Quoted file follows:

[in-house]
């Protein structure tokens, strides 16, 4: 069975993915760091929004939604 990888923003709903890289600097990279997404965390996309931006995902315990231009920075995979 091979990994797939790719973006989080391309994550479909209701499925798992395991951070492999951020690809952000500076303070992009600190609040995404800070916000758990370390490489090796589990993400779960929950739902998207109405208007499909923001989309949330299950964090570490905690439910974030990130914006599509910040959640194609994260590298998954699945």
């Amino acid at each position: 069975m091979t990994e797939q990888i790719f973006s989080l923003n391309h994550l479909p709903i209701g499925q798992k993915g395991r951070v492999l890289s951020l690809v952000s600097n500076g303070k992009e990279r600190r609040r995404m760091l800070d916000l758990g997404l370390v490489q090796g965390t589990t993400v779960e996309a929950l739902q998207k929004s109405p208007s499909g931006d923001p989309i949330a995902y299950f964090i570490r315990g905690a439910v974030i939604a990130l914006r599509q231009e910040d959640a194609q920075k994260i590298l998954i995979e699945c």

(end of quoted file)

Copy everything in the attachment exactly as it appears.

[in-house]
């Protein structure tokens, strides 16, 4: 069975993915760091929004939604 990888923003709903890289600097990279997404965390996309931006995902315990231009920075995979 091979990994797939790719973006989080391309994550479909209701499925798992395991951070492999951020690809952000500076303070992009600190609040995404800070916000758990370390490489090796589990993400779960929950739902998207109405208007499909923001989309949330299950964090570490905690439910974030990130914006599509910040959640194609994260590298998954699945």
């Amino acid at each position: 069975m091979t990994e797939q990888i790719f973006s989080l923003n391309h994550l479909p709903i209701g499925q798992k993915g395991r951070v492999l890289s951020l690809v952000s600097n500076g303070k992009e990279r600190r609040r995404m760091l800070d916000l758990g997404l370390v490489q090796g965390t589990t993400v779960e996309a929950l739902q998207k929004s109405p208007s499909g931006d923001p989309i949330a995902y299950f964090i570490r315990g905690a439910v974030i939604a990130l914006r599509q231009e910040d959640a194609q920075k994260i590298l998954i995979e699945c």